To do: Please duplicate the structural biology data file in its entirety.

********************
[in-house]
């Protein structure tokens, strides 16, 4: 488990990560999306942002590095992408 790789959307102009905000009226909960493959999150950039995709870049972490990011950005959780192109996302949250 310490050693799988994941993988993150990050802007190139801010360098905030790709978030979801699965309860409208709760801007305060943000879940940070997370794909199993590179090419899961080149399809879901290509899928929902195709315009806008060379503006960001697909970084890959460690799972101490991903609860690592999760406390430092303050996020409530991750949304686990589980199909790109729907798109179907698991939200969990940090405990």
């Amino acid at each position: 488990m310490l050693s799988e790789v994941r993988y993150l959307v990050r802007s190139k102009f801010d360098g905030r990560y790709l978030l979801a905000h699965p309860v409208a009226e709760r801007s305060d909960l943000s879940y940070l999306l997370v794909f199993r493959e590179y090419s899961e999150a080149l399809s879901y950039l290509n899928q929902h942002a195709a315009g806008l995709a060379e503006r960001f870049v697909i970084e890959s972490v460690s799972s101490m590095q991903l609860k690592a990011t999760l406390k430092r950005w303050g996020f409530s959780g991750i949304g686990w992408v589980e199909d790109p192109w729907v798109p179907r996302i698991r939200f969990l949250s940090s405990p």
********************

[in-house]
């Protein structure tokens, strides 16, 4: 488990990560999306942002590095992408 790789959307102009905000009226909960493959999150950039995709870049972490990011950005959780192109996302949250 310490050693799988994941993988993150990050802007190139801010360098905030790709978030979801699965309860409208709760801007305060943000879940940070997370794909199993590179090419899961080149399809879901290509899928929902195709315009806008060379503006960001697909970084890959460690799972101490991903609860690592999760406390430092303050996020409530991750949304686990589980199909790109729907798109179907698991939200969990940090405990």
């Amino acid at each position: 488990m310490l050693s799988e790789v994941r993988y993150l959307v990050r802007s190139k102009f801010d360098g905030r990560y790709l978030l979801a905000h699965p309860v409208a009226e709760r801007s305060d909960l943000s879940y940070l999306l997370v794909f199993r493959e590179y090419s899961e999150a080149l399809s879901y950039l290509n899928q929902h942002a195709a315009g806008l995709a060379e503006r960001f870049v697909i970084e890959s972490v460690s799972s101490m590095q991903l609860k690592a990011t999760l406390k430092r950005w303050g996020f409530s959780g991750i949304g686990w992408v589980e199909d790109p192109w729907v798109p179907r996302i698991r939200f969990l949250s940090s405990p």